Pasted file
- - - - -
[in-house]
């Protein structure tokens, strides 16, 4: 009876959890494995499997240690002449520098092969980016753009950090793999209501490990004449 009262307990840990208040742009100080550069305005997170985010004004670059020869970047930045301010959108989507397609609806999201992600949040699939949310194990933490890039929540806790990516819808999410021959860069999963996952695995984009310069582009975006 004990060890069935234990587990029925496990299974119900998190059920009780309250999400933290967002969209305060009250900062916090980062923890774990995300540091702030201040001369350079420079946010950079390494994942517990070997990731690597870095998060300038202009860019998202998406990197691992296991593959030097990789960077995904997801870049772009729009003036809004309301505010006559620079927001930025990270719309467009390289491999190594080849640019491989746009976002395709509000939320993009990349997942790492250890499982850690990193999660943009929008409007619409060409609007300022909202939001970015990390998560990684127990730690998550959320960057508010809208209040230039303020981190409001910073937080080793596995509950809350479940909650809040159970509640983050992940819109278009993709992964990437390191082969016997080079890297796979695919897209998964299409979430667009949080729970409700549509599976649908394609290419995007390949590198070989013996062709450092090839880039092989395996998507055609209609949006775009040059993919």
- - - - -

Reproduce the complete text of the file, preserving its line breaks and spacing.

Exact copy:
[in-house]
């Protein structure tokens, strides 16, 4: 009876959890494995499997240690002449520098092969980016753009950090793999209501490990004449 009262307990840990208040742009100080550069305005997170985010004004670059020869970047930045301010959108989507397609609806999201992600949040699939949310194990933490890039929540806790990516819808999410021959860069999963996952695995984009310069582009975006 004990060890069935234990587990029925496990299974119900998190059920009780309250999400933290967002969209305060009250900062916090980062923890774990995300540091702030201040001369350079420079946010950079390494994942517990070997990731690597870095998060300038202009860019998202998406990197691992296991593959030097990789960077995904997801870049772009729009003036809004309301505010006559620079927001930025990270719309467009390289491999190594080849640019491989746009976002395709509000939320993009990349997942790492250890499982850690990193999660943009929008409007619409060409609007300022909202939001970015990390998560990684127990730690998550959320960057508010809208209040230039303020981190409001910073937080080793596995509950809350479940909650809040159970509640983050992940819109278009993709992964990437390191082969016997080079890297796979695919897209998964299409979430667009949080729970409700549509599976649908394609290419995007390949590198070989013996062709450092090839880039092989395996998507055609209609949006775009040059993919």